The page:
Adult students are frequently referred to as nontraditional students in higher education. Adult students are contrasted with traditional students, who are typically under 25, attend full-time, do not work full-time when enrolled in courses, and have few, if any, family responsibilities.[4] In 2008, 36 percent of postsecondary students were age 25 or older and 47 percent were independent students.[5]

Special characteristics[edit]

Adult Leaners are consider “in a state of transition,” trying to improve themselves by achieving higher level of education in order to move up in the professional environment.  Their expectation are greater than those of a traditional student, because they have a better idea of what they want and what they expect from their education.  However, they also have higher levels of anxiety and pressure to fulfill the required expectation in a shorter amount of time, while navigating other responsibilities.[6]

Adult learners typically have more life experiences. When confronted with new knowledge or an experience, adult learners construe new meaning based on their greater life experiences.[7]

Potential challenges faced by adult learners[edit]

There are many challenges faced by adult learners such as family commitments, work, financial barriers, lack of time, support, and a clear understanding of how to balance it all, especially if they still would like to have some kind of social life.[8]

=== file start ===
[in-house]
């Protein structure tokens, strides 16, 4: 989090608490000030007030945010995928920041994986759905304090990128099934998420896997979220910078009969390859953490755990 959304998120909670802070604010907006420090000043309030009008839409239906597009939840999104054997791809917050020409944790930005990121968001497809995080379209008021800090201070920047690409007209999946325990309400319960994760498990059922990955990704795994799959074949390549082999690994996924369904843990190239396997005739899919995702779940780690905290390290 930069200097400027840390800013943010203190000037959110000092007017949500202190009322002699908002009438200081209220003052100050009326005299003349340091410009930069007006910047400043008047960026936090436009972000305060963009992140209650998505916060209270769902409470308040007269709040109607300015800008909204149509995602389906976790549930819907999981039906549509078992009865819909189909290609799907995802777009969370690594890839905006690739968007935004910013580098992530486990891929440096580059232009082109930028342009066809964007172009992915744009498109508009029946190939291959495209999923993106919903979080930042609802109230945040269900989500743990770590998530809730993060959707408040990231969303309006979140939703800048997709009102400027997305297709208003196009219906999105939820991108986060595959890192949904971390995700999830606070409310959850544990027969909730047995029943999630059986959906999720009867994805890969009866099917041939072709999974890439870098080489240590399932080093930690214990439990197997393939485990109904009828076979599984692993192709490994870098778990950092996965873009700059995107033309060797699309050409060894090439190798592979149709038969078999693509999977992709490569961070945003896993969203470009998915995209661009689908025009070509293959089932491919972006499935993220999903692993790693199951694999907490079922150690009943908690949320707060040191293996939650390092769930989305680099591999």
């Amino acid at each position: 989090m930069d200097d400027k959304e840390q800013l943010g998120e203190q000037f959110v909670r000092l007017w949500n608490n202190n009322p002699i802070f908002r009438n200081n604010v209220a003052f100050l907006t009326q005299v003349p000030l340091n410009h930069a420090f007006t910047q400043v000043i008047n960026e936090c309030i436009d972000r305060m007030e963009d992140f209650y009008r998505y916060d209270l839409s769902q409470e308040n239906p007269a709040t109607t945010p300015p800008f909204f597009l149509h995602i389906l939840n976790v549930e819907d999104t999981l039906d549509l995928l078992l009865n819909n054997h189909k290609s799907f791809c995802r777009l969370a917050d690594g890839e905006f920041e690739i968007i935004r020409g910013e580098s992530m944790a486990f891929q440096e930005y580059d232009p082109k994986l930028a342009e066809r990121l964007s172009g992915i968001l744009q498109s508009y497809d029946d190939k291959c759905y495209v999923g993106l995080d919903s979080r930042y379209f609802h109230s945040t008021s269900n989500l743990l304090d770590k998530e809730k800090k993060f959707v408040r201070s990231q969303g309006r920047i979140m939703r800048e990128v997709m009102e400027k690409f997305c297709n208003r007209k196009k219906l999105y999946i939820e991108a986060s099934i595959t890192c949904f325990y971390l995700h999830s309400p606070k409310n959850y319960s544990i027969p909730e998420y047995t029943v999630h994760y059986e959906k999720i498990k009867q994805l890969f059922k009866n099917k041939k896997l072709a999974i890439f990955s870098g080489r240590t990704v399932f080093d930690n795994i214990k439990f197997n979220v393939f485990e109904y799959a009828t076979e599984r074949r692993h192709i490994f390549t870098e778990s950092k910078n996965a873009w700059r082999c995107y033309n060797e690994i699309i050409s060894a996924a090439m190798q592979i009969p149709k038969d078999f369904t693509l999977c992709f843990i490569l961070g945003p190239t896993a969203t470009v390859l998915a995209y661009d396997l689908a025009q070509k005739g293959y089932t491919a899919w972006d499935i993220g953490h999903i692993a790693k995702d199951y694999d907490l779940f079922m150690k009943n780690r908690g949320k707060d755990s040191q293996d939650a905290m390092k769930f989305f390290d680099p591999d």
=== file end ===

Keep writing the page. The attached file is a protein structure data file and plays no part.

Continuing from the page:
Another big challenge is the ever changing technological world in which we now live.   For an adult learner who is past his/her 40s, they grew up in a world where our dependency in technology was nonexistent. Distant learning was something that was not available, but it is now one of the main sources of adult education.[9]

References[edit]

  1. ^ a b c d e Special Analysis 2002 - Nontraditional Undergraduates Archived April 16, 2007, at the Wayback Machine
  2. ^ a b "Who is the Adult Learner?". Southern Regional Education Board. Retrieved 2017-06-21.
  3. ^ Osam, E. Kobena; Bergman, Matt; Cumberland, Denise M. (2017-05-01). "An Integrative Literature Review on the Barriers Impacting Adult Learners' Return to College". Adult Learning. 28 (2): 54–60. doi:10.1177/1045159516658013. ISSN 1045-1595. S2CID 148259081.
  4. ^ Pascarella, Ernest T.; Terenzini, Patrick T (Winter 1998). "Studying College Students in the 21st Century: Meeting New Challenges". The Review of Higher Education. 21 (2): 151.
  5. ^ "Yesterday's Nontraditional Student is Today's Traditional Student" (PDF). Center for Law and Social Policy. Retrieved 2010-08-09.
  6. ^ Conrad, Judy (October 1993). "Educating Part-Time Adult Learners in Transition" (PDF). Striving for Excellence: The National Education Goals. II: 85–86 – via ERIC Clearinghouse on Higher Education.
  7. ^ Merriam, S. B., & Caffarella, R. S., & Baumgartner, L. M. (2007). Learning in adulthood (3rd ed.). San Francisco: Jossey-Bass.
  8. ^ "The Challenges Of Being An Adult Learner And How To Overcome Them". careerfoundry.com. Retrieved 2020-03-24.
  9. ^ "5 Technology Challenges Faced By Adult Learners". eLearning Industry. 2016-03-03. Retrieved 2020-03-24.

Further reading[edit]

External links[edit]